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How Much Does It Cost to Freeze Eggs?

how much does it cost to freeze eggs

Egg freezing, also known as oocyte cryopreservation, is a method to preserve a woman’s fertility for future use. This option is becoming increasingly popular for various reasons, including career planning, medical treatments, and personal choice. Understanding the costs and processes involved in egg freezing can help you make an informed decision. In this blog, we will explore the costs associated with egg freezing, the factors influencing these costs, the risks involved, and insurance coverage details.

What Is Egg Freezing?

What Is Egg Freezing

Egg freezing, scientifically known as oocyte cryopreservation, is a process in which a woman’s eggs are carefully extracted from her ovaries, then frozen and stored to be used later. The procedure involves:

  • Encouraging the ovaries to produce multiple eggs by administering hormones.
  • Retrieving the mature eggs.
  • Freezing them at very low temperatures.

This cutting-edge technology allows women to safeguard their fertility and retain the ability to conceive later.

How Much Does It Cost to Freeze Eggs?

The cost of egg freezing can vary widely based on several factors, including the clinic’s location, the specific medical protocol, and additional services. On average, the cost of one cycle of egg freezing ranges from $6,000 to $15,000. This estimate typically includes:

  • Initial Consultation: $200 to $500
  • Hormonal Medication: $2,000 to $5,000
  • Egg Retrieval Procedure: $4,000 to $8,000
  • Egg Freezing and Storage: $500 to $1,000 per year

Multiple cycles may be needed to obtain sufficient eggs, increasing the overall cost.

What Factors Affect the Cost of Egg Freezing?

What Factors Affect the Cost of Egg Freezing

Several factors can influence the total cost of egg freezing:

Clinic Location: Costs can vary significantly depending on the location and pricing structure.

Medication: The type and amount of hormone medication required can affect the cost.

Number of Cycles: Some women may need more than one cycle to retrieve enough eggs.

Storage Fees: Annual storage fees for frozen eggs can add up over time.

Additional Services: Genetic testing or additional consultations can increase the overall cost.

What Are the Risks of Egg Freezing?

While egg freezing is generally considered safe, there are some risks involved:

Ovarian Hyperstimulation Syndrome (OHSS): This condition can occur due to hormone medications that stimulate the ovaries.

Complications from Egg Retrieval: The egg retrieval procedure carries risks such as bleeding, infection, and damage to surrounding organs.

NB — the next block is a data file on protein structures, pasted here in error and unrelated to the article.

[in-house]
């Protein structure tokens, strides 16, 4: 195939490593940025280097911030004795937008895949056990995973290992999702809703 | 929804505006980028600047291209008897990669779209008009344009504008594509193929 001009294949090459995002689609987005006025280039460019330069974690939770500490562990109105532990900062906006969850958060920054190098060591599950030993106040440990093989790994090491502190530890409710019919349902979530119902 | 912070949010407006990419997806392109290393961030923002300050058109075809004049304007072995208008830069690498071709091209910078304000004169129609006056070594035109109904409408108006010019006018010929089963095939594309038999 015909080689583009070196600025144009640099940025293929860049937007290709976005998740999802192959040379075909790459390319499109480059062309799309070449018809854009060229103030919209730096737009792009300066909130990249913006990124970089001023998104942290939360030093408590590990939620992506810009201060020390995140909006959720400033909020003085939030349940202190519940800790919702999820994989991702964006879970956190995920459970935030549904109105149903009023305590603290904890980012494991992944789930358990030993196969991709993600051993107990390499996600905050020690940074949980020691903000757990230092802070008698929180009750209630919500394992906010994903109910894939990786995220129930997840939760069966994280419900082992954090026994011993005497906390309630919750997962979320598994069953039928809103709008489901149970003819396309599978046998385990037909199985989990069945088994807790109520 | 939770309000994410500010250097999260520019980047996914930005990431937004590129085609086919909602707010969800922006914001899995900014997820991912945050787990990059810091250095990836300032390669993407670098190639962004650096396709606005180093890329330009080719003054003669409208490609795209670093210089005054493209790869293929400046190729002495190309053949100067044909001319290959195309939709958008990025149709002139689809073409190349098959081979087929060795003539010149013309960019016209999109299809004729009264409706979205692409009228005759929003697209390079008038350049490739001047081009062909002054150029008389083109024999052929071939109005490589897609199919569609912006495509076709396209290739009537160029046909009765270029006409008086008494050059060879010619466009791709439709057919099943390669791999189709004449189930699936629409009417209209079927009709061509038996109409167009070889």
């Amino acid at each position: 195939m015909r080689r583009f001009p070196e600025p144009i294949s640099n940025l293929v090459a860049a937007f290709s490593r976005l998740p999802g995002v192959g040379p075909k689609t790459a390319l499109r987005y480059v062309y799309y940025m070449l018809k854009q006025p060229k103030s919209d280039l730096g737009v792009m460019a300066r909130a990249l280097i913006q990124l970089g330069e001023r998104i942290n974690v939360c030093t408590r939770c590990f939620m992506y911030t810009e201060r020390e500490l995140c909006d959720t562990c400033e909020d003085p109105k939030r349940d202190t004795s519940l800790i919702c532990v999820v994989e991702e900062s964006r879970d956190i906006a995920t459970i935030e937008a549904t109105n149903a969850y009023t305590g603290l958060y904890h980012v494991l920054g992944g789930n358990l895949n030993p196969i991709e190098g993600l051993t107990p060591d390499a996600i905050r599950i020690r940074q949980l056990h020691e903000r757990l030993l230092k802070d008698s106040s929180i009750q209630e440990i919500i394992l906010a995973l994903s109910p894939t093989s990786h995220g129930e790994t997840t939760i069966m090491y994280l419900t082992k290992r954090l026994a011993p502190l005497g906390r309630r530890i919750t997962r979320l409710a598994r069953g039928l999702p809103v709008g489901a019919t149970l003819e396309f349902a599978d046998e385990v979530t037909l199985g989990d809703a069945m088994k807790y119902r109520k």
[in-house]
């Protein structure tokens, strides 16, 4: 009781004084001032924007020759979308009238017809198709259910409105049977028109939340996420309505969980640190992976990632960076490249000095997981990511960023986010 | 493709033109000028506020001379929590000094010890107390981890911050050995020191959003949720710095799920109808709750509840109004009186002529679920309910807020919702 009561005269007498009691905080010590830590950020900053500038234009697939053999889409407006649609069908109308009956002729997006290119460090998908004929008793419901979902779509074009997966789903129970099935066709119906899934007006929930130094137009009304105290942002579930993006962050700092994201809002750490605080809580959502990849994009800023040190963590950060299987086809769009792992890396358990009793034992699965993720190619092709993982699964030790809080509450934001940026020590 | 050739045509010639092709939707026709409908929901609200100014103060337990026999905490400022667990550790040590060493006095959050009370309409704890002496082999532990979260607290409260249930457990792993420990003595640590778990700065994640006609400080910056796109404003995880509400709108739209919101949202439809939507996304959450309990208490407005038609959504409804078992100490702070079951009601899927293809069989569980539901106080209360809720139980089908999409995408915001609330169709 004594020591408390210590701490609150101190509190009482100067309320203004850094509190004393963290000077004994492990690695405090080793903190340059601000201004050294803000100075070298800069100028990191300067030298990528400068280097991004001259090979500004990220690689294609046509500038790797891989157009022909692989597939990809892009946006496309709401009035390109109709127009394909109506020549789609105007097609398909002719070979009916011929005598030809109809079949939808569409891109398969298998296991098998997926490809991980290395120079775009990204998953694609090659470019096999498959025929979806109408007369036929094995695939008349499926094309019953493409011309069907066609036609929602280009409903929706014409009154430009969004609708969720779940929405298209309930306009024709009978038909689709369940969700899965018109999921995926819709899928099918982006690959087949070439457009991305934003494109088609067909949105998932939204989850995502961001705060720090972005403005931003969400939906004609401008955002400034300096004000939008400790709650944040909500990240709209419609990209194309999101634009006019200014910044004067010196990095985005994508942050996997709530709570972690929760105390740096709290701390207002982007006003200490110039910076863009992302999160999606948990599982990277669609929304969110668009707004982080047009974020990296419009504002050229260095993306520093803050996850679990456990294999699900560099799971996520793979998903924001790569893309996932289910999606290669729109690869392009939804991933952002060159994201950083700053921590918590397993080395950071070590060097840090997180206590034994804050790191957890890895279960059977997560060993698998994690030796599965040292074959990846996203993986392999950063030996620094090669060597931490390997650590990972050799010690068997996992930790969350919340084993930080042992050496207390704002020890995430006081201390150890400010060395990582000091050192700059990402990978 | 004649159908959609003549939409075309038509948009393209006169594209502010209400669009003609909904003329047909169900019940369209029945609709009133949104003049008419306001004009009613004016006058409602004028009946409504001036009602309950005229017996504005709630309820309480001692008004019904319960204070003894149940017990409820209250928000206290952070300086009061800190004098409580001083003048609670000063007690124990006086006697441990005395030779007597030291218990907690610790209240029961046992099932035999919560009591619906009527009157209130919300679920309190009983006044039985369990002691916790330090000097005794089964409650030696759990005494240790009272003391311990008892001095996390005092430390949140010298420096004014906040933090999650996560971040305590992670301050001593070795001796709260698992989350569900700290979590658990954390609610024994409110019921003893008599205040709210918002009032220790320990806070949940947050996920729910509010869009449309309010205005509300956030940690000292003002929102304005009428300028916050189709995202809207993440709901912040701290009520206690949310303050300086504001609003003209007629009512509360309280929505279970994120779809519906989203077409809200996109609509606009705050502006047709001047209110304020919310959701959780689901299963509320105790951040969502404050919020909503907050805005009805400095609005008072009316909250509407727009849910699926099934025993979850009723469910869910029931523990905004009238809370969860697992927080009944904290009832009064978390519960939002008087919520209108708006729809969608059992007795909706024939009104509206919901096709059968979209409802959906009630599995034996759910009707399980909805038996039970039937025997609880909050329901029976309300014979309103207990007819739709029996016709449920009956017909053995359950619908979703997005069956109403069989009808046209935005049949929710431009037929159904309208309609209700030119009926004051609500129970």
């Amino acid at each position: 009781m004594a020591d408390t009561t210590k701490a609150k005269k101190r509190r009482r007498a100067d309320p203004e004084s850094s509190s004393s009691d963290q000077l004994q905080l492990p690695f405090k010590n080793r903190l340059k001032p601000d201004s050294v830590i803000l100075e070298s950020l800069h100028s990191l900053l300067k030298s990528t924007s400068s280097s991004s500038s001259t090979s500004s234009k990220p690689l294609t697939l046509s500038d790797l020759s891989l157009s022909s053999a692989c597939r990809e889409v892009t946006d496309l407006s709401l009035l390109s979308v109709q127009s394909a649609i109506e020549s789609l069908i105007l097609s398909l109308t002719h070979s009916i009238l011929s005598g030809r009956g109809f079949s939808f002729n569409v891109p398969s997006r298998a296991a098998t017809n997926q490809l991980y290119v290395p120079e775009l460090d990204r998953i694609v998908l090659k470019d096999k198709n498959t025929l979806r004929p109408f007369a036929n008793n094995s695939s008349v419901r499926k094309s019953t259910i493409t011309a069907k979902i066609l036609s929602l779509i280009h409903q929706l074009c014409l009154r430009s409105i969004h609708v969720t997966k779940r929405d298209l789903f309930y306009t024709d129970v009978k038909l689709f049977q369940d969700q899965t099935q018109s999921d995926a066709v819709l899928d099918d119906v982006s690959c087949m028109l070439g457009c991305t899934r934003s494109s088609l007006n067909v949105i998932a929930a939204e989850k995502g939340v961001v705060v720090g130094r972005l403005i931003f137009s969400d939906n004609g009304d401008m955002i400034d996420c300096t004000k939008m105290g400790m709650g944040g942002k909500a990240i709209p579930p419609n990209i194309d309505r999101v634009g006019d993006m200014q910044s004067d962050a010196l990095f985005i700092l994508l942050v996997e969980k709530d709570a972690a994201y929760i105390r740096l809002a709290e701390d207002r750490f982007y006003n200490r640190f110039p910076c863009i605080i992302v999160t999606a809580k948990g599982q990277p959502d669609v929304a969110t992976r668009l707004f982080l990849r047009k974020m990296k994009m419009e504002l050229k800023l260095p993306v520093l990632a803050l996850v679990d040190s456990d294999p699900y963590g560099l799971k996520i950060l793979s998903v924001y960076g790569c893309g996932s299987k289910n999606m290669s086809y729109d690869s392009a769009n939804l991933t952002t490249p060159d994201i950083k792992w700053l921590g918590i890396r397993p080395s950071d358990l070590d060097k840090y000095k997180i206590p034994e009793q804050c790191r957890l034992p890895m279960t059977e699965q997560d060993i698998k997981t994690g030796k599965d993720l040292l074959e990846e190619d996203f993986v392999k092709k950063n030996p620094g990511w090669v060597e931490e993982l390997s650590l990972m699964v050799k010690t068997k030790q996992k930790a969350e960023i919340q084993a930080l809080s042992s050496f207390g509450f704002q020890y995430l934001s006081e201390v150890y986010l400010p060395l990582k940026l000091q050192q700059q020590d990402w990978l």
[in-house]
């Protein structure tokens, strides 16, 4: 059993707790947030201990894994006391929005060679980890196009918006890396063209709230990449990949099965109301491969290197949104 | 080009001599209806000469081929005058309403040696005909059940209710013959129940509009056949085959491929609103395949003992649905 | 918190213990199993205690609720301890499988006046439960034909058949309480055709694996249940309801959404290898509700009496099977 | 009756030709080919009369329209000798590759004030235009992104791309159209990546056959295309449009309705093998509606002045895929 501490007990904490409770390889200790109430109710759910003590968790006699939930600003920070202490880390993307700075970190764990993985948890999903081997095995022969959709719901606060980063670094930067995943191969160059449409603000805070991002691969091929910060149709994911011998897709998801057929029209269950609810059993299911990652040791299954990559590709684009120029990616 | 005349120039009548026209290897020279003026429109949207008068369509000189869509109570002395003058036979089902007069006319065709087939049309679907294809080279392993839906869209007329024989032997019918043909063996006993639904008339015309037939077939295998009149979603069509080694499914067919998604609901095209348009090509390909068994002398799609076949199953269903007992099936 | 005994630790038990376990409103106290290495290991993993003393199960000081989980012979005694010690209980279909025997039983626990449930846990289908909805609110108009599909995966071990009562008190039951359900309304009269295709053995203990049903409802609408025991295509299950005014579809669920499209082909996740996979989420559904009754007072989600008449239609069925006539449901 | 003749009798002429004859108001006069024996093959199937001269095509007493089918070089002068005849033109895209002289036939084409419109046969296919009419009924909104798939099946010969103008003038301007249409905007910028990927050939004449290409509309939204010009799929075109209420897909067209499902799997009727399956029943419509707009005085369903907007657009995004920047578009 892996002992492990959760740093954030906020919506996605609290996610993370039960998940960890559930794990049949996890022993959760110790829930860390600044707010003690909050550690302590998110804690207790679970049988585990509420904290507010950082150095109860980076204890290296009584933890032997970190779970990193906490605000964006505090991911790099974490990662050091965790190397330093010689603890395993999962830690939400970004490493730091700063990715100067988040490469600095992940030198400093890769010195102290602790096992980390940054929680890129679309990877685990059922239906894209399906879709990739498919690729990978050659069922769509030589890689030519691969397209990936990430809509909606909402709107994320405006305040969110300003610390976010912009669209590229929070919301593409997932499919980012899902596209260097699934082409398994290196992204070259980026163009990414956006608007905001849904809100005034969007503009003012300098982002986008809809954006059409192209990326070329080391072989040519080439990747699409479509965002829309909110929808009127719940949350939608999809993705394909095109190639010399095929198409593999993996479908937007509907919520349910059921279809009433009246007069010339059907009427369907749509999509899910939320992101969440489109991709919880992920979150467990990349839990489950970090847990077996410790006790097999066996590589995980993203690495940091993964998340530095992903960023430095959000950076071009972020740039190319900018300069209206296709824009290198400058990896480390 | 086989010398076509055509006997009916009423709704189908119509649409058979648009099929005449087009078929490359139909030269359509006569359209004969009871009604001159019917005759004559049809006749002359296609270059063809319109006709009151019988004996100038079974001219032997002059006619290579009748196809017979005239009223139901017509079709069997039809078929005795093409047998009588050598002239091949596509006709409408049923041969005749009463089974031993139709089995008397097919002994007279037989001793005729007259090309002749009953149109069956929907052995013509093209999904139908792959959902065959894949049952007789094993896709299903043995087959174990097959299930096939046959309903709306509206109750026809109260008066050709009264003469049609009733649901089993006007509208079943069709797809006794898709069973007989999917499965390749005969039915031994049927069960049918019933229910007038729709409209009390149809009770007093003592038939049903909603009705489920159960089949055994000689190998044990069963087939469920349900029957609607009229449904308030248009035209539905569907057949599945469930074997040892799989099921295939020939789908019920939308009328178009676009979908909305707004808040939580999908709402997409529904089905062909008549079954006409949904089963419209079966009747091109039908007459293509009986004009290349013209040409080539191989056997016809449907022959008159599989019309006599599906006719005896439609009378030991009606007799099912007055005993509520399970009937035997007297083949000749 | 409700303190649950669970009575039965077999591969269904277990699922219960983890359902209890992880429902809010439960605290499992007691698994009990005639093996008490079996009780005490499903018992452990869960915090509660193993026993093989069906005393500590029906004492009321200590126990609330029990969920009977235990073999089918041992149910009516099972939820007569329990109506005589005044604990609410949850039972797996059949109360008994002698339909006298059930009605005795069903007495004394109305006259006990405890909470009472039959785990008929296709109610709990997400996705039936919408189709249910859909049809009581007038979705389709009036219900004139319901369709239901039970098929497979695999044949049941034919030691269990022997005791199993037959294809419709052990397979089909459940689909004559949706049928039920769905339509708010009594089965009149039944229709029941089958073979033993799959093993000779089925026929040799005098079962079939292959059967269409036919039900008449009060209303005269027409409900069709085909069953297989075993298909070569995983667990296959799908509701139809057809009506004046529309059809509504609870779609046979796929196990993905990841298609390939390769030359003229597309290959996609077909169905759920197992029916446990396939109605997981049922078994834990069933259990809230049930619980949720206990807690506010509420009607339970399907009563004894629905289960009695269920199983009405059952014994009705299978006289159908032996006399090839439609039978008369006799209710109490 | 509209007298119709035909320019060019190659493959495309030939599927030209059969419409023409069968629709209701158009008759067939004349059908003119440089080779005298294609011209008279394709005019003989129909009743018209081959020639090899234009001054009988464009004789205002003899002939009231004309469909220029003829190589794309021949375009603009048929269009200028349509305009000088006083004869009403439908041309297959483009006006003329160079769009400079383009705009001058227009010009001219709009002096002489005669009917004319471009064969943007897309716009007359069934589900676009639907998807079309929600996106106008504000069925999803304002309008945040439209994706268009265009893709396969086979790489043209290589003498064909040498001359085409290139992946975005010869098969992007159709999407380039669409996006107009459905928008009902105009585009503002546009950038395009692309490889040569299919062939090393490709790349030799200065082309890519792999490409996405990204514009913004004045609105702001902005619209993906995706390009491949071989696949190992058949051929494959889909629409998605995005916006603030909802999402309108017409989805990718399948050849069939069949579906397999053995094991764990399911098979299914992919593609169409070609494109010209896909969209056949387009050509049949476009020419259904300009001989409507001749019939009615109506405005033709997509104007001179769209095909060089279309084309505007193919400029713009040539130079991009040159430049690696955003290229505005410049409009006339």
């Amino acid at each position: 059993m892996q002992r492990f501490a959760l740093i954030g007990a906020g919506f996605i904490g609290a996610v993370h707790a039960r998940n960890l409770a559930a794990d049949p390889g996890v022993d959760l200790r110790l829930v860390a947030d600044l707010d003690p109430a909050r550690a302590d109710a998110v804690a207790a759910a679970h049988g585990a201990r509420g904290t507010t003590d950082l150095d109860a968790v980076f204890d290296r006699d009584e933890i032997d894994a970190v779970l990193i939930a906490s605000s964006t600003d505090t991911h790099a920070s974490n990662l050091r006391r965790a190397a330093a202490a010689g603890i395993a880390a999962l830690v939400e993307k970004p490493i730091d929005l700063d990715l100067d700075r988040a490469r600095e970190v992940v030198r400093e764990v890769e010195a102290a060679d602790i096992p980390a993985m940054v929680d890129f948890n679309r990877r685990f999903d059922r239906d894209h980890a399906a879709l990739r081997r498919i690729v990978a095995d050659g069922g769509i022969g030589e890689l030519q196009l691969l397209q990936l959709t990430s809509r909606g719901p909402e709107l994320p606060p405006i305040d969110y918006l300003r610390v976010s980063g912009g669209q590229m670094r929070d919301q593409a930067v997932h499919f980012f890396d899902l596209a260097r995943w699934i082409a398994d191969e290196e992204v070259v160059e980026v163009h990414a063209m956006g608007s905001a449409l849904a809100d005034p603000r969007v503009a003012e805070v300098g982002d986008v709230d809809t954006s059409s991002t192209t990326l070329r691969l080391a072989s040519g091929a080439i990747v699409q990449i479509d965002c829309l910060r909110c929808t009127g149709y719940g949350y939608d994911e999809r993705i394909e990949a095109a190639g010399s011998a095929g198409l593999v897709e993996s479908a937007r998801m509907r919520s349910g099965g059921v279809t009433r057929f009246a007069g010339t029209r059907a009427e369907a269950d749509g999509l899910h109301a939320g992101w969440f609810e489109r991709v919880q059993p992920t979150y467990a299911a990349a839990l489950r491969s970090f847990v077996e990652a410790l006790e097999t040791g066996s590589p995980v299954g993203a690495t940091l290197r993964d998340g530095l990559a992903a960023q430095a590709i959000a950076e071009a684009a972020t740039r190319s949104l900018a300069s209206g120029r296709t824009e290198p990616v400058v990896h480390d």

Emotional and Physical Stress: The process can be emotionally and physically demanding, requiring multiple doctor visits and injections.

Is Egg Freezing Covered by Insurance?

Is Egg Freezing Covered by Insurance

Insurance coverage for egg freezing varies widely. Some insurance plans may cover the procedure if it is deemed medically necessary, such as for women undergoing cancer treatments that could affect fertility. However, elective egg freezing is often not covered for personal or career reasons. It’s essential to check with your insurance provider to understand your specific coverage and potential out-of-pocket costs.


Egg freezing, also known as oocyte cryopreservation, is an innovative process that enables women to safeguard their fertility by harvesting and freezing their eggs for potential future use. The cost of egg freezing can range from $6,000 to $15,000 per cycle, with additional storage fees. Various factors, including clinic location, Medication, and the number of cycles, can influence the total cost. Understanding the risks and insurance coverage options is crucial in deciding whether egg freezing suits you.


Does Insurance Cover Freezing Eggs if You Have Cancer?

Insurance coverage for egg freezing may be available if it is determined to be medically necessary, particularly for women who are undergoing cancer treatments that may impact their fertility. It is essential to contact your insurance provider to inquire about the specific details of coverage.

Who Is Not a Candidate for Egg Freezing?

Some women may not be eligible for egg freezing due to specific health conditions, such as severe ovarian insufficiency or the inability to undergo hormone stimulation safely. It’s essential to consult with a fertility specialist to determine eligibility.

What Makes Egg Freezing Medically Necessary?

Egg freezing is considered medically necessary when a woman’s fertility is at risk due to medical treatments (e.g., chemotherapy) or conditions that could impair fertility (e.g., severe endometriosis).

What Is the Best Age to Freeze Your Eggs?

The best age to freeze your eggs is typically in your late 20s to early 30s. Egg quality and quantity decline with age, so earlier egg freezing can increase the chances of successful future pregnancies.

By understanding the costs, risks, and insurance coverage related to egg freezing, you can make a well-informed decision about preserving your fertility. Whether for medical reasons or personal choice, egg freezing offers a viable option for many women looking to extend their reproductive timeline.